I first started my honors thesis journey during freshman year when I initially was introduced to research outside of my high school science classes. Throughout my life, I have always found that I have been a naturally curious person and I initially approached my first-year accounting professor, Rachel Gambol, about the possibility of conducting research. She introduced me to Dr. Robert Marley who has been my thesis committee chair throughout my entire thesis process. Before applying to the Oxford Abroad program, my thesis had begun evolving as my interests changed and research process was unfolding. Initially, I wanted to research the country of Myanmar’s reliance on cryptocurrency, but, due to the inaccessibility of reliable information on either the Myanmar’s finance and accounting records and cryptocurrency transaction volume in that region, we quickly reformed my thesis.
After arriving at Oxford and Christ Church College, we had the opportunity to solely focus on our research and my thesis advisor while being there, Nikita Aggarwal, was a fierce critic of what I had written so far. She helped me understand the nature of trust in the digital world and honed my thesis to its current state. Rather than looking specifically at cryptocurrency, I found that I was interested in the inherent promises of blockchain technology and to connect it to my career path interest of accounting, we decided that the audit route would be most relevant to me. My research at Oxford greatly impacted the way I think about education, research, and curiosity.
My biggest recommendation for anyone in the Honors Program is to apply for the Oxford Abroad Program. Throughout my four years at UT and the involvement that I have participated and led at UT, I would put my Oxford abroad experience as my favorite thing I’ve ever done in undergrad. No matter what your major is, you can connect a personal passion or interest to your major and that is the simple power of conducting research. You have total control over what you want to research and what you want your result to be.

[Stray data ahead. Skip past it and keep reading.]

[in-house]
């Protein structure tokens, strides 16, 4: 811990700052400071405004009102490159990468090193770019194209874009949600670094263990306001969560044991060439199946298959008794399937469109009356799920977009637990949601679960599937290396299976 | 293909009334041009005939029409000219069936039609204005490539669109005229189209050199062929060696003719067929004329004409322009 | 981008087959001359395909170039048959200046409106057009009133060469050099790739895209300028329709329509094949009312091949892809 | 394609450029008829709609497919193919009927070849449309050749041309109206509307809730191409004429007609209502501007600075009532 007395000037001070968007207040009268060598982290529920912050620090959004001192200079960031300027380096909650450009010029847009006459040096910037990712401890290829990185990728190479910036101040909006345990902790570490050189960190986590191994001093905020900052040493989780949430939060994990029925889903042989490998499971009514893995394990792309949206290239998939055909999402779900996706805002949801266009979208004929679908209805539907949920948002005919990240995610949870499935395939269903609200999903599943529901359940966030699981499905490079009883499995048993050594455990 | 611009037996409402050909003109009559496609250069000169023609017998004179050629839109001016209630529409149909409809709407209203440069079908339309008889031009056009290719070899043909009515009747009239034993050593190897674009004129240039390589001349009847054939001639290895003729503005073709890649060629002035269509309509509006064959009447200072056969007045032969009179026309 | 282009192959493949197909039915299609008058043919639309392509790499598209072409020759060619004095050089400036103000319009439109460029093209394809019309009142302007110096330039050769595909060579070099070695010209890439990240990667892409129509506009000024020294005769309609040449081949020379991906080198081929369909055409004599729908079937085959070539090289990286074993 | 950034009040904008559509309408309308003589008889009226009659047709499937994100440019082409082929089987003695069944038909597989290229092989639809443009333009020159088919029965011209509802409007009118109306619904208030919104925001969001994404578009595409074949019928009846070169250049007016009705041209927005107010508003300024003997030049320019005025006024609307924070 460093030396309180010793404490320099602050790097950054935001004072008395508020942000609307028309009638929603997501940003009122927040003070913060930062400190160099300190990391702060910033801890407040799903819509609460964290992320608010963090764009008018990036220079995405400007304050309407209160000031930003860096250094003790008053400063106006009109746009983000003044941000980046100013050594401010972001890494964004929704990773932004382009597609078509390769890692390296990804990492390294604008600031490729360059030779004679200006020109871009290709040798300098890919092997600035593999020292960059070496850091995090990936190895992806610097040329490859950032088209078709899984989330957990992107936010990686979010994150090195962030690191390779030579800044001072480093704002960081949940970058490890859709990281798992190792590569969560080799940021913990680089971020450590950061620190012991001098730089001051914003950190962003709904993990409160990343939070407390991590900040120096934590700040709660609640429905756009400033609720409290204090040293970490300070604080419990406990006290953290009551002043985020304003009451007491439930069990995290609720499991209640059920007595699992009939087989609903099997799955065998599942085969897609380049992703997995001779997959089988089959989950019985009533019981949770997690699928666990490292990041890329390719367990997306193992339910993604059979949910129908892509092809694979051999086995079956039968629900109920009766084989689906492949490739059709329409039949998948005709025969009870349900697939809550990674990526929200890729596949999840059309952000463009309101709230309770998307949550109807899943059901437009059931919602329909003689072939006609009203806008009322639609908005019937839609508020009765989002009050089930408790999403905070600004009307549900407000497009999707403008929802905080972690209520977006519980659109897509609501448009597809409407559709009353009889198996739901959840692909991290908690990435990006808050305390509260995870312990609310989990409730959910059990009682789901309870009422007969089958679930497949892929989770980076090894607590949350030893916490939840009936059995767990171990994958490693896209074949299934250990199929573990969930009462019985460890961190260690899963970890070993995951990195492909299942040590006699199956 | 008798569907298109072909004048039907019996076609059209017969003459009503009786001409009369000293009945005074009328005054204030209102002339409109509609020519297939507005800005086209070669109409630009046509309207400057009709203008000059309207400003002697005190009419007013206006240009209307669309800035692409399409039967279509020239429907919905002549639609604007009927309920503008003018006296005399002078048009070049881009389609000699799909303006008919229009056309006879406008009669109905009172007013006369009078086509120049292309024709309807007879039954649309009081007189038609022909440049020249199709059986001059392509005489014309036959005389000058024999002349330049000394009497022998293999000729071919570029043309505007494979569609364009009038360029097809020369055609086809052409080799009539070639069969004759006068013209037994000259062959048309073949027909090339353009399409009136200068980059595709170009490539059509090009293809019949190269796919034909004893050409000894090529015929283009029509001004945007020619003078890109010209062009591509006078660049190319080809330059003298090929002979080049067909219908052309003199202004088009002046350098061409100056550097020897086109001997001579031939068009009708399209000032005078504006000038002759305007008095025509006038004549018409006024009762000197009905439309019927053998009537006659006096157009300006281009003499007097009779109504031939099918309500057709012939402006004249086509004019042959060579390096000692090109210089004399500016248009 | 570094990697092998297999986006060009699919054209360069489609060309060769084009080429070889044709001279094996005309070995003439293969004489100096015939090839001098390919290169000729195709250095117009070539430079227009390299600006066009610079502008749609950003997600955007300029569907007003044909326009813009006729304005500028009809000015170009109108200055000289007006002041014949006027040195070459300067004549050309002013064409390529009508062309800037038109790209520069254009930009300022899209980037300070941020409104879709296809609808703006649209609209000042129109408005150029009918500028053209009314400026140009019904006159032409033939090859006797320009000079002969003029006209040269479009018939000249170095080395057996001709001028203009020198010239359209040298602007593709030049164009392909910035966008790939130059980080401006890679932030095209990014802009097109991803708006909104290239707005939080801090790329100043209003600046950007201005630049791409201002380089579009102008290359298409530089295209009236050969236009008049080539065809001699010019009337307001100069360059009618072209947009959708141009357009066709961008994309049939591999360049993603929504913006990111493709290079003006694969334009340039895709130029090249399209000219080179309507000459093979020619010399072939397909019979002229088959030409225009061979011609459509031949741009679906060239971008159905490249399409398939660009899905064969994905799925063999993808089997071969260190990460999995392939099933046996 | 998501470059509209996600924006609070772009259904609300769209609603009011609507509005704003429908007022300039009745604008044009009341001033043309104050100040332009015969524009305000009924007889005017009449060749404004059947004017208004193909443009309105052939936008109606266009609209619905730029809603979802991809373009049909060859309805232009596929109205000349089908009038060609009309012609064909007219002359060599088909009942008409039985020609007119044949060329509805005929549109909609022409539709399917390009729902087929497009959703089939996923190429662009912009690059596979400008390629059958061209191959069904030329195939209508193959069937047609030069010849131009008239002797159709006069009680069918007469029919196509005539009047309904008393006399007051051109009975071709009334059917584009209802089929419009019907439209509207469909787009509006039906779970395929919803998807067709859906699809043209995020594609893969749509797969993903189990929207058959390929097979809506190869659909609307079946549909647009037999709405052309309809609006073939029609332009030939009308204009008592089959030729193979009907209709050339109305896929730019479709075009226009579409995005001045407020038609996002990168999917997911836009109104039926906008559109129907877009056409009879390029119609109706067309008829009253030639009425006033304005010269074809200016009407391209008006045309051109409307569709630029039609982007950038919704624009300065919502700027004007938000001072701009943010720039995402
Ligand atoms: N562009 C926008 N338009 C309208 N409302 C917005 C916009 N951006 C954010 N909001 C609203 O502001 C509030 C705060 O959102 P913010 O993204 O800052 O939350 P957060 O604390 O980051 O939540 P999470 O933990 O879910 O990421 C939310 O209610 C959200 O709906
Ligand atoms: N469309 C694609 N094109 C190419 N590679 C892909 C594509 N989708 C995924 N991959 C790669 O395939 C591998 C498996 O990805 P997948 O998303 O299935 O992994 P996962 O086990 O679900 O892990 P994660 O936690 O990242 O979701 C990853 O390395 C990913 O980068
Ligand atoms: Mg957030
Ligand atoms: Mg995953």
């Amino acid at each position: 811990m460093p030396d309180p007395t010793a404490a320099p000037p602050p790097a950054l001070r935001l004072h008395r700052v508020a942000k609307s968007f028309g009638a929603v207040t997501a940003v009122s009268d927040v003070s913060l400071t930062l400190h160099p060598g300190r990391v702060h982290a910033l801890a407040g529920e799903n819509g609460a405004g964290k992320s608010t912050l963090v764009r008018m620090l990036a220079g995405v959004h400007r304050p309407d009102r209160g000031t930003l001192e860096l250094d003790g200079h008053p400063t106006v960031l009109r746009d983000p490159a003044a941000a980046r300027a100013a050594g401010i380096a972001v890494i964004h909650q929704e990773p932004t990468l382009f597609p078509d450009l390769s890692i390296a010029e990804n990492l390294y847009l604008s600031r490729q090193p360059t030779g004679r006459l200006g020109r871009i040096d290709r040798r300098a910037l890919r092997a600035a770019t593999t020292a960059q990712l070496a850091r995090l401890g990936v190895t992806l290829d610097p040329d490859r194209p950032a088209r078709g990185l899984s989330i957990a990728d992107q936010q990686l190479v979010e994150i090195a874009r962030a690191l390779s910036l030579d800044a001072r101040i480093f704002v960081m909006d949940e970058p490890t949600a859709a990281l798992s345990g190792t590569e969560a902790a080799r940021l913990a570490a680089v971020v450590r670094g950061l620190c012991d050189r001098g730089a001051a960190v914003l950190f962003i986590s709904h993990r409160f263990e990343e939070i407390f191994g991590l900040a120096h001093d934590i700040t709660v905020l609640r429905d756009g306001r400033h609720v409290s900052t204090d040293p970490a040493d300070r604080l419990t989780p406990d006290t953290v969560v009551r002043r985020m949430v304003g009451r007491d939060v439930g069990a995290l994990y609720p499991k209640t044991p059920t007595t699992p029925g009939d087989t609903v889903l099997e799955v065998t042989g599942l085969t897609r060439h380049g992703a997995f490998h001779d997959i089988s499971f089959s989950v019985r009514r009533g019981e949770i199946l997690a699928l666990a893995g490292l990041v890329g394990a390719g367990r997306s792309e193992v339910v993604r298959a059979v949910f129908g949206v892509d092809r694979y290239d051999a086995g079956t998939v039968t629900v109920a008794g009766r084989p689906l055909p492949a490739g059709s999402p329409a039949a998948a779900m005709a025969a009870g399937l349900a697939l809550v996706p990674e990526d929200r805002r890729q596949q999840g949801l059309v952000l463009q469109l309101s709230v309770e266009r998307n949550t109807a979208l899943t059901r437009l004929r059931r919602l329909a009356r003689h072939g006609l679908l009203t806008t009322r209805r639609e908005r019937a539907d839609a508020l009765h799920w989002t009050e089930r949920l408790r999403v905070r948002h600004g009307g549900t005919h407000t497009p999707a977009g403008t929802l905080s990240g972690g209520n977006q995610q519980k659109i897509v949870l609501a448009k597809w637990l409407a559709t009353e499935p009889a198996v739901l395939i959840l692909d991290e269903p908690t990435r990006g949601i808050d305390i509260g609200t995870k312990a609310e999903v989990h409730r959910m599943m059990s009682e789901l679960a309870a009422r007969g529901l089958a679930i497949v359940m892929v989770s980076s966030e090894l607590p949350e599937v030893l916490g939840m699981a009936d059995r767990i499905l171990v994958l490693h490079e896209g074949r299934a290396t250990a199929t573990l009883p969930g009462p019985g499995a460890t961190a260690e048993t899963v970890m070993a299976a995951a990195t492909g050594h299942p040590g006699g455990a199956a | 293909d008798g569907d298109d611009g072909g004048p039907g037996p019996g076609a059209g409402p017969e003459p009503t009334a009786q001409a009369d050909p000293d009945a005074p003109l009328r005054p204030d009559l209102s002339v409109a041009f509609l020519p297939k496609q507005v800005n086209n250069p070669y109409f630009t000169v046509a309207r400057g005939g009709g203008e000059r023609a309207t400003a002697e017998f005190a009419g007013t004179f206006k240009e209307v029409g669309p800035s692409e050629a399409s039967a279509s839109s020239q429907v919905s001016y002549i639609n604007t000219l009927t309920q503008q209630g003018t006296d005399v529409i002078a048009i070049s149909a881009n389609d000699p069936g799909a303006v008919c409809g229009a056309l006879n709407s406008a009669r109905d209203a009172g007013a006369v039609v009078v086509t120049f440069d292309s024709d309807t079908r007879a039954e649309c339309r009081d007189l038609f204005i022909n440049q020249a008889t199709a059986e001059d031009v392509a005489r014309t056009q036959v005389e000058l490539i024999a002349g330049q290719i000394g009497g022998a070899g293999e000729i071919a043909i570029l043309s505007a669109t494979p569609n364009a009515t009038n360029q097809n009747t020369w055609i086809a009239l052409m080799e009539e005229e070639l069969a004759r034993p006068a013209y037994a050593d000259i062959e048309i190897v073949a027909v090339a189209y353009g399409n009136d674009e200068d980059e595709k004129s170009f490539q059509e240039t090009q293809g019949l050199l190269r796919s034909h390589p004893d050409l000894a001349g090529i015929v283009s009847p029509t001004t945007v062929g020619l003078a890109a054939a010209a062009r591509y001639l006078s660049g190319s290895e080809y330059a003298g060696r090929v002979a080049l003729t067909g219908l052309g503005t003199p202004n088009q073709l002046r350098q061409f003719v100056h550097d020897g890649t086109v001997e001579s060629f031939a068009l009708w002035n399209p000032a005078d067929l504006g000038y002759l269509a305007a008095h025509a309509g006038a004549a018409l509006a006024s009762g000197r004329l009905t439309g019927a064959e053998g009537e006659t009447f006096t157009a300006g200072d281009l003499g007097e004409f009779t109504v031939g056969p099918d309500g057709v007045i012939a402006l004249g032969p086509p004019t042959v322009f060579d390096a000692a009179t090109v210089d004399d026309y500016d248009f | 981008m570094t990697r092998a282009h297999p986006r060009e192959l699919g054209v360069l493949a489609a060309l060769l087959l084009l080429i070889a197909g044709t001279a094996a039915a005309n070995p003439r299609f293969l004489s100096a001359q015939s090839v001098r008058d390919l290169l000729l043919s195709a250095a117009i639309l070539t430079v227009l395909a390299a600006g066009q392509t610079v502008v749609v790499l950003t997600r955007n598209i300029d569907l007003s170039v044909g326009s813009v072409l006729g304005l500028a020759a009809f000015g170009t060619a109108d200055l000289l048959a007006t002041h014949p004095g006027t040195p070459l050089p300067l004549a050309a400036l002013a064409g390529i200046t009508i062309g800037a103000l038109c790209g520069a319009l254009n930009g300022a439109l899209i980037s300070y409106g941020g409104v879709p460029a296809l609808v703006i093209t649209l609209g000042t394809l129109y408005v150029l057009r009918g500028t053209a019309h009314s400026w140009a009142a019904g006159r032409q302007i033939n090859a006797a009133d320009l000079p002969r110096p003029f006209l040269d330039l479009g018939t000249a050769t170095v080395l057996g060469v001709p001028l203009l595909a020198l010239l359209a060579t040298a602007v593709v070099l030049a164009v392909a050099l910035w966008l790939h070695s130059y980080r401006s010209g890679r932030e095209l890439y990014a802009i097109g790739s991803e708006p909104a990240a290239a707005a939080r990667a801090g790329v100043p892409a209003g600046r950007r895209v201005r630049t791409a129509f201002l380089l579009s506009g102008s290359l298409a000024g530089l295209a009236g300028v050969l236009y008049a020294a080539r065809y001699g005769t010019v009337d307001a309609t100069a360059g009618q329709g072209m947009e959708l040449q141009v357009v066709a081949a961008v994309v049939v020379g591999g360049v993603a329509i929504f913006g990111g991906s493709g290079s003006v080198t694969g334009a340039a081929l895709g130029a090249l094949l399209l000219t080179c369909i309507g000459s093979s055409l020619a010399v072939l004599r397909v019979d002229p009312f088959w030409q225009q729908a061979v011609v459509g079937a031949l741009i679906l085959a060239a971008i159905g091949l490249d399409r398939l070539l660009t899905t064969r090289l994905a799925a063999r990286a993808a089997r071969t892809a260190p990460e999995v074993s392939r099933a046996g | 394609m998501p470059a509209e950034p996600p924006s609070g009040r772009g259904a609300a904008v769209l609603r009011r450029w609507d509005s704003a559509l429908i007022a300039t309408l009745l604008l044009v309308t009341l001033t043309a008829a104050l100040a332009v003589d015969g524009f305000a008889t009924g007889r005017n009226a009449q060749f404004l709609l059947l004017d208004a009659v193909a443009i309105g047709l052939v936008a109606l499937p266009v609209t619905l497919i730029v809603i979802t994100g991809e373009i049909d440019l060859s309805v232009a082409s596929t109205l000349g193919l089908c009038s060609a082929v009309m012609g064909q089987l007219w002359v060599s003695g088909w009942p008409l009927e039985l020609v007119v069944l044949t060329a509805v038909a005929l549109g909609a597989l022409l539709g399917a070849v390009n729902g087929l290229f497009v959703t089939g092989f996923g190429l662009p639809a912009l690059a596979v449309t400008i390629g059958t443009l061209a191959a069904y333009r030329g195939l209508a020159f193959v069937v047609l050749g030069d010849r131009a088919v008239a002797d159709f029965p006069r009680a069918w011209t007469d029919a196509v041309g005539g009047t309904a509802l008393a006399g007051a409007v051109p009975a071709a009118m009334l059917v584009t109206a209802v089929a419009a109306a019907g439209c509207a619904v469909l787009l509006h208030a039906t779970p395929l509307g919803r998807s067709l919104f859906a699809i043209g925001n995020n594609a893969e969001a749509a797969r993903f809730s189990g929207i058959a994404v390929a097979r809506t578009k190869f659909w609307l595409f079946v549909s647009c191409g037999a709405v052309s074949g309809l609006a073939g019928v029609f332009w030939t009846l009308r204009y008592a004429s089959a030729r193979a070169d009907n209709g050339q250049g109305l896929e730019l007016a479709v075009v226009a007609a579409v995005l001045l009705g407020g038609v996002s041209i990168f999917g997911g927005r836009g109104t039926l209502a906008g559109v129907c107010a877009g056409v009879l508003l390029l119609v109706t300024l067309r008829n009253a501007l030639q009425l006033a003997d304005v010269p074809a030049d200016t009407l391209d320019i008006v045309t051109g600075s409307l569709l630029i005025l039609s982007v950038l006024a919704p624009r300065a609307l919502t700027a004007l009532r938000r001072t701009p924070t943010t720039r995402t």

Although I could talk forever about my Oxford experience, I think the most beneficial learning moment I had was just regaining perspective on the purpose of learning. Some classes that you may take at UT can be draining and it is difficult to find a balance with school and social life as a new college student. Although it may seem like a problem you are facing alone, every undergrad goes through the same struggle at some point in their time in college. Something that I found surprising at Oxford was that many students practice incredible balance with commitment to their education and social life. By committing all their energy into what they’re doing in the present, they also respect their personal life with friends and loved ones. Although this is one lesson that I didn’t realize I would learn when I started my honors thesis journey, I am forever grateful for it.
When I returned to campus in Fall 2020, the world had changed dramatically since I had left, and my future had as well. Rather than wanting to publish and continue my education, I decided over the initial quarantine that getting into the auditing field was a priority for me. After talking to my honors thesis committee, we decided to change the formatting of my thesis to be a review paper of available literature on the impact of blockchain on auditing. Although it includes all the information I would have included in a publishable paper, it lacks original data gathering, hypothesis, and other elements that many students consider to be in a typical scientific research paper.
As you think about your own research, be comfortable with change and don’t stress yourself out with keeping the same topic throughout your whole process. Research is meant for you to ask more questions which may coincidently change the entire direction of your thesis. Welcoming those changes will make your experience more interesting and allow you to grow as an individual. If you are interested in research and haven’t found a topic yet, I recommend having conversations with professors that you admire and if they conduct research, ask them about their experiences. Talking to passionate individuals can only aid in your process of opening your brain to asking questions you are personally interested in and inspire you. If I had not been involved in the Honors Program, I wouldn’t have had the opportunity to do an honors thesis or research in Oxford with the most inspiring people I’ve ever met. Reflecting today, it would have been detrimental to my experience at UT and individual growth. I want to send my biggest thanks and appreciation to Dr. Tillman, Dr. Cragun, Dr. Marley, Rachel Gambol, and Dr. Faifman for their support throughout my research journey.